Ohno’s Lasting Legacy – A Survival (kaizen) Work Culture

Phase 1: Rapid Response and Initial Reset

Step 2: Survival, Kaizen and Speed

Taiichi Ohno
Masao Nemoto

In the forgotten years between 1945 and 1965 Toyota and other Japanese motor manufacturers were fighting to survive. Scarce resources meant factories frequently stopped, leaving workers to beg farmers for manual work or barter parts they had made for food. This backdrop helped to forge a new, contrary, way of thinking with a new set of systems for motor manufacturing. In Toyota from these new systems and Ohno’s leadership emerged a people-centred, DIY, collective way of working and culture, “Ohno’s method”. Whilst in this blog post I will talk about “Ohno’s method” there are others that also greatly contributed. One of those was Masao Nemoto who alongside Ohno is believed to be one of the great people at Toyota. He led their successful Deming Prize initiative in 1965, developed TQC and is said to have developed the Nemoto “kaizen” flag. Beyond the techniques of TPS this collective, kaizen (survival) culture is their real lasting legacy. In their fundamental 2002 lean article Nakane and Hall note “the TPS working culture invests full faith and confidence in people doing direct work. It stimulates them to develop their capabilities to the fullest.” There are parallels to the current global pandemic with many organisations, industries and regions in survival mode needing to pull together and collectively support local experts with the real motivation to succeed. This local kaizen drives adaptability and real resilience. The TPS story points leadership to the distribution of responsibility not a retraction to a command and control, central hub.

It Starts at the Top Doesn’t it?

It starts at the top doesn’t it?

Platitude after platitude. “A successful lean transformation starts at the top”. If the organisation’s leader isn’t committed to lean or agile or TOC it will never succeed………How many times has this sentiment been stated over the last 20 to 30 years? In the past I have to admit I have fallen into the trap of blaming leaders or senior management because they weren’t committed or didn’t believe. I have got myself into a “doom loop” of defensive reasoning as Chris Argyris so elegantly describes it in his well known HBR article “Teaching Smart People How to Learn”. Leadership commitment cannot be the only reason why many organisations that have tried to emulate Toyota have failed, can it? I don’t think so. One thing that so many fail to see or understand when starting to learn from Toyota is the original context and how circumstances and predicaments can motivate a transformational change in thinking and approach. It is clear with the rise of the Japanese motor industry that it wasn’t just down to leadership alone.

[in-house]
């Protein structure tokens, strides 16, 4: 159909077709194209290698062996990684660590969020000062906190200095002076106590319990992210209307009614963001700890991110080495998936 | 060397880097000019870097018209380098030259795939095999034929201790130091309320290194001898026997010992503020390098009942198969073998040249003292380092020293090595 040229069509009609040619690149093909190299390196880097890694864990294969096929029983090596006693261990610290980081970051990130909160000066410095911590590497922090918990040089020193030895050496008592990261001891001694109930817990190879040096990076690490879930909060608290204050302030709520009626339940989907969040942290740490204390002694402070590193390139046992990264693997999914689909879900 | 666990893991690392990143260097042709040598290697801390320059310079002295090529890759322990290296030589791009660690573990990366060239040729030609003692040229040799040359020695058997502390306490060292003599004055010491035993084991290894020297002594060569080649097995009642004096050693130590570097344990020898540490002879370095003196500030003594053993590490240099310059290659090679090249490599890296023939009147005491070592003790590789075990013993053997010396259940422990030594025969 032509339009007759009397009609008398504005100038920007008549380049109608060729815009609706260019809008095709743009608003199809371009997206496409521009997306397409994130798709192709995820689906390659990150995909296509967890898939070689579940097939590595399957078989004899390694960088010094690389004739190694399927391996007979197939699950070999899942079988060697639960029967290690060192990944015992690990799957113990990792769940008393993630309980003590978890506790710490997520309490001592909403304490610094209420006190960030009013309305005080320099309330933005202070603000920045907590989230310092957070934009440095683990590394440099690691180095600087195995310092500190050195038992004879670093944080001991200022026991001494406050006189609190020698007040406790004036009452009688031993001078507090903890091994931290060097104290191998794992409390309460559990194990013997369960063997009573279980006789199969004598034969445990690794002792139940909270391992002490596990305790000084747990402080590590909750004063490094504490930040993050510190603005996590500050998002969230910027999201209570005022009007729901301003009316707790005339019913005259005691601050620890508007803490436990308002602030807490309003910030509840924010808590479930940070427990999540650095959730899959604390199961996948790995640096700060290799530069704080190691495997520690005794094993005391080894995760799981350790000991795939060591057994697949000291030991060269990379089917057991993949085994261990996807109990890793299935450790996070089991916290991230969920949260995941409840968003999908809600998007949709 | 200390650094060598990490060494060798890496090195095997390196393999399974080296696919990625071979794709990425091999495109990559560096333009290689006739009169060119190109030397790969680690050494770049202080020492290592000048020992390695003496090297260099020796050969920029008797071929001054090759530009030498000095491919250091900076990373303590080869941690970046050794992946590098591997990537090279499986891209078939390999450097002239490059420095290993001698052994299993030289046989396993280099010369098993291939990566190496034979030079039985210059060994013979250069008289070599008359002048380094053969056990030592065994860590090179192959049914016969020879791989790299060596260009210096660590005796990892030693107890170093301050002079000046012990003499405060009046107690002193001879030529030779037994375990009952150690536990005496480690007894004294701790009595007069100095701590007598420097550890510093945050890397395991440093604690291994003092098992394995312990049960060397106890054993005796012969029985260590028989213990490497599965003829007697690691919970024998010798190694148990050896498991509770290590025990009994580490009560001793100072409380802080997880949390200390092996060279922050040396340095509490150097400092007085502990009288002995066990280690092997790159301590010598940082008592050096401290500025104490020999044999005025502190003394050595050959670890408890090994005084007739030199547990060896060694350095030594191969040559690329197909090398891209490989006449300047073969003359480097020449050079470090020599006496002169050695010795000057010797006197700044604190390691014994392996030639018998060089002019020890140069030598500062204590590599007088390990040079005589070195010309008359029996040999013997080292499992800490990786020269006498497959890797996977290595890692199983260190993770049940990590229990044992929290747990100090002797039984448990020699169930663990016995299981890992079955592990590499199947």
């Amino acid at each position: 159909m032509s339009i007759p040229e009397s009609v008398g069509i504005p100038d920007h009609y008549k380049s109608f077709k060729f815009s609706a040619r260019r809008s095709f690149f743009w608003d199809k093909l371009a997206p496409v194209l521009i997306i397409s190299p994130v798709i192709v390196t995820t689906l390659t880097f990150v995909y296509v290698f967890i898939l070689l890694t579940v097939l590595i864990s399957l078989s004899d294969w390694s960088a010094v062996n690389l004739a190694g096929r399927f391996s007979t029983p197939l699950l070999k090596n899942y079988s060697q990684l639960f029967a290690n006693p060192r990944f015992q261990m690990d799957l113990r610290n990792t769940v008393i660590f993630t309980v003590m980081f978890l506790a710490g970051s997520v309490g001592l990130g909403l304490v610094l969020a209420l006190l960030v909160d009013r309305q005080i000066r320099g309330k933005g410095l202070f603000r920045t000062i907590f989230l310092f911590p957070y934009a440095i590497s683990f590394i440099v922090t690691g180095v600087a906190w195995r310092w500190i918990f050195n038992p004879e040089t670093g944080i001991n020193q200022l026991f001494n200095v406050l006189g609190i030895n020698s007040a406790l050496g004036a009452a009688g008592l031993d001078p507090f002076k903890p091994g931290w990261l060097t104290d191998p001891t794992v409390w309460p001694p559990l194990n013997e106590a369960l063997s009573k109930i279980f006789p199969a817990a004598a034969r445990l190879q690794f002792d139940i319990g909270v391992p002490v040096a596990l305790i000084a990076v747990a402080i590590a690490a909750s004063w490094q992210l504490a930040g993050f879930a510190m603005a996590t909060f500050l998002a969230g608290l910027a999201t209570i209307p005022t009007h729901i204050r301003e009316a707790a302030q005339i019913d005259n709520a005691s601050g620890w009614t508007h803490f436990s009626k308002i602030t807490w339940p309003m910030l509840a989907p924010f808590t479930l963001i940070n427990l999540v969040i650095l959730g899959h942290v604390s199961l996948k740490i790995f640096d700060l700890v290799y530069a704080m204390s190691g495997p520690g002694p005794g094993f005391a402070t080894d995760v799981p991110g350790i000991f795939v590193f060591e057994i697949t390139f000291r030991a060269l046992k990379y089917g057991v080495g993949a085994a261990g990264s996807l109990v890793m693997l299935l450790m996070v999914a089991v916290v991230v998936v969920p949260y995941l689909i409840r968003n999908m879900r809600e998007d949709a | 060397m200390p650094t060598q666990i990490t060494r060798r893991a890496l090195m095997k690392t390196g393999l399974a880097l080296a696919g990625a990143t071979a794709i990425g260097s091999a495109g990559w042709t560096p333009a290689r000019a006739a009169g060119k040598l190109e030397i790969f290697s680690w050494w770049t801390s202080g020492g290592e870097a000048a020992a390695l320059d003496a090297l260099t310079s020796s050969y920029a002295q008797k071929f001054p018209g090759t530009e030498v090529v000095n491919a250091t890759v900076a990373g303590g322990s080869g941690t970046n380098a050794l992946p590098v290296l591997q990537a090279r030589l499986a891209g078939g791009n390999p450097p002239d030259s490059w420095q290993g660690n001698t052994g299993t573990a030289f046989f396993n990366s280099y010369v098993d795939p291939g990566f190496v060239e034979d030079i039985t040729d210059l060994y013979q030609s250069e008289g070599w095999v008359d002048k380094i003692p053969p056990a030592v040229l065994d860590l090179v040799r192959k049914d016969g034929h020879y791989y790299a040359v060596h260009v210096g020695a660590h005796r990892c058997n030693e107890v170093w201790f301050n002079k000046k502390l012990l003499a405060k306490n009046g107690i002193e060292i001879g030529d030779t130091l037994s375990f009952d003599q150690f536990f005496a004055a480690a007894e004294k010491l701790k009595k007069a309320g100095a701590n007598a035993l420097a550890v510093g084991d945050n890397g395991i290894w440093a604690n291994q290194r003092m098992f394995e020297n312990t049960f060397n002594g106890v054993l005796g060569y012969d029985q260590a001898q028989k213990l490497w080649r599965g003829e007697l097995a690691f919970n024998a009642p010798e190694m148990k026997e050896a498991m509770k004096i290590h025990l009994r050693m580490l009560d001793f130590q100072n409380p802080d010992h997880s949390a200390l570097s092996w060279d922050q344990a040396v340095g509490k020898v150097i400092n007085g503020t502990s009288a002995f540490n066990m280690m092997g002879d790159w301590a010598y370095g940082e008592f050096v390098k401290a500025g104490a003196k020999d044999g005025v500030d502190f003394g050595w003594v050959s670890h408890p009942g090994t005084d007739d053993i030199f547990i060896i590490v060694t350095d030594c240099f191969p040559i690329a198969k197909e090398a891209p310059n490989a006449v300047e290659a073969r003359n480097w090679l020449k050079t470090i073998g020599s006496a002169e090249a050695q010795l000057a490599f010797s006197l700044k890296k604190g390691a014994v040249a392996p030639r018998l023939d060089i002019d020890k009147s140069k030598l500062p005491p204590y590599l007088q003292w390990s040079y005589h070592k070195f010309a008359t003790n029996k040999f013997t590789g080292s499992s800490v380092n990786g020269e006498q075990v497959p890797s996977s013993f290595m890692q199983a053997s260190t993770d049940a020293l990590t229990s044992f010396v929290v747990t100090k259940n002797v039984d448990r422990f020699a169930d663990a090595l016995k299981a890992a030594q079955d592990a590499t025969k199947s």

TPS and Ohno’s Method – “the last fart of the ferret”

In post-war Japan the context, circumstances and hardship played a pivotal role in fundamentally changing the thinking about motor manufacturing and mass production. Survival is an incredibly strong motivator and stays long in the memory. In the 1990 BBC documentary “Nippon” Episode 5 “Taking on Detroit” Soichiro Honda, the founder of the Honda motor company when interviewed about how survival impacted him and Honda he said “we had to start from scratch again after the (second world) war and that’s what accounts for the strength of the Japanese motor industry today, that makes me not afraid of anything (apart from the wife – laughs loudly)”. In the same documentary Taiichi Ohno commented about the survival situation “In Japan we have an old saying “the last fart of the ferret”. When a ferret is cornered and about to die it will let out a terrible smell to repel it’s enemy and escape. Now that’s real nous. It’s the same with human beings when they are under so much pressure that they feel it’s a matter of life or death they will come up with all kinds on ingenuity”. Nakane and Hall in their 2002 article say that “when TPS was in the making Toyota was constantly near bankruptcy and was motivated by survival”. They say that “A collective survival mentality is important. To do what they have never done before, people need a genuine intrinsic conviction of the need for excellent work – motivation beyond mere profits and pay checks”. It is clear that at the heart of that building, resilience and accelerated learning was the TPS technique of kaizen.